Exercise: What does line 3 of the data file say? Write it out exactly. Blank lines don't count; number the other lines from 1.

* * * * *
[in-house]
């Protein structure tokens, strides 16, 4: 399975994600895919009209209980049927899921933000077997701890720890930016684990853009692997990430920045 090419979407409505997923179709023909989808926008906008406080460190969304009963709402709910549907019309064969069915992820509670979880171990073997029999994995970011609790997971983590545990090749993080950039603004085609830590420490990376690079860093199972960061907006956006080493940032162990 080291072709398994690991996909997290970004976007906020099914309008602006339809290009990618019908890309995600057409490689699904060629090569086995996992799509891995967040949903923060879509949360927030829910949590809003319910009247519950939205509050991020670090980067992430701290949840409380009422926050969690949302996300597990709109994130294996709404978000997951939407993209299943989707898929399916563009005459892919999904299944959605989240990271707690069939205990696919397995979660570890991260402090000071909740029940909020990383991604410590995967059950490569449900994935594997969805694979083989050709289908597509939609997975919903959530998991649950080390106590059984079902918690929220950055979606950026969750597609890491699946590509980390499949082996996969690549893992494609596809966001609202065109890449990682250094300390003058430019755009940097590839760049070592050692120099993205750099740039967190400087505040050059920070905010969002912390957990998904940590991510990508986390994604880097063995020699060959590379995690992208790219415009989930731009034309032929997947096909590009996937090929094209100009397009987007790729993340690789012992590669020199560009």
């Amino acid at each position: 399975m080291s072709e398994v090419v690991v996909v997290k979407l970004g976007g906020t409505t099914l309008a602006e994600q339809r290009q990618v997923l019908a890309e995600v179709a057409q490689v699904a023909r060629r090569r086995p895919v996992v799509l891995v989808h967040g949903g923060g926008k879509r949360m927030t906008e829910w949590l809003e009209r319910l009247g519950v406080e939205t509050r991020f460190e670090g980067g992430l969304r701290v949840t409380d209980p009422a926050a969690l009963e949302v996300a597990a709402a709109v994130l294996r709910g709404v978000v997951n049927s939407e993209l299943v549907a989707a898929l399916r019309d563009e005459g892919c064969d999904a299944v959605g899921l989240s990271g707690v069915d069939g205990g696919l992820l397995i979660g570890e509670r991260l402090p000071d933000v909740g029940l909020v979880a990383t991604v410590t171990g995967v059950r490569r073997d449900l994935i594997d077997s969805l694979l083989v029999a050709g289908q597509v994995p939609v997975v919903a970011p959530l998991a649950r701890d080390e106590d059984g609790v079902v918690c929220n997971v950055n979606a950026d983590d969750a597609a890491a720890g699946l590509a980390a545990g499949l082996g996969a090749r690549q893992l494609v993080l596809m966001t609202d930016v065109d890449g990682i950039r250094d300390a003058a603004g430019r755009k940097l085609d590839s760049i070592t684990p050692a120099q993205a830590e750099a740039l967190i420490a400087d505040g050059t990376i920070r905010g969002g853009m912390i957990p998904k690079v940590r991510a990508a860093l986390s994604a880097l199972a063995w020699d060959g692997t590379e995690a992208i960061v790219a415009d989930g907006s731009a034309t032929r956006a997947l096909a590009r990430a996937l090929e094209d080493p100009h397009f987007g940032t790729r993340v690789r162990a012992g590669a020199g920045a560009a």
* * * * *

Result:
């Amino acid at each position: 399975m080291s072709e398994v090419v690991v996909v997290k979407l970004g976007g906020t409505t099914l309008a602006e994600q339809r290009q990618v997923l019908a890309e995600v179709a057409q490689v699904a023909r060629r090569r086995p895919v996992v799509l891995v989808h967040g949903g923060g926008k879509r949360m927030t906008e829910w949590l809003e009209r319910l009247g519950v406080e939205t509050r991020f460190e670090g980067g992430l969304r701290v949840t409380d209980p009422a926050a969690l009963e949302v996300a597990a709402a709109v994130l294996r709910g709404v978000v997951n049927s939407e993209l299943v549907a989707a898929l399916r019309d563009e005459g892919c064969d999904a299944v959605g899921l989240s990271g707690v069915d069939g205990g696919l992820l397995i979660g570890e509670r991260l402090p000071d933000v909740g029940l909020v979880a990383t991604v410590t171990g995967v059950r490569r073997d449900l994935i594997d077997s969805l694979l083989v029999a050709g289908q597509v994995p939609v997975v919903a970011p959530l998991a649950r701890d080390e106590d059984g609790v079902v918690c929220n997971v950055n979606a950026d983590d969750a597609a890491a720890g699946l590509a980390a545990g499949l082996g996969a090749r690549q893992l494609v993080l596809m966001t609202d930016v065109d890449g990682i950039r250094d300390a003058a603004g430019r755009k940097l085609d590839s760049i070592t684990p050692a120099q993205a830590e750099a740039l967190i420490a400087d505040g050059t990376i920070r905010g969002g853009m912390i957990p998904k690079v940590r991510a990508a860093l986390s994604a880097l199972a063995w020699d060959g692997t590379e995690a992208i960061v790219a415009d989930g907006s731009a034309t032929r956006a997947l096909a590009r990430a996937l090929e094209d080493p100009h397009f987007g940032t790729r993340v690789r162990a012992g590669a020199g920045a560009a």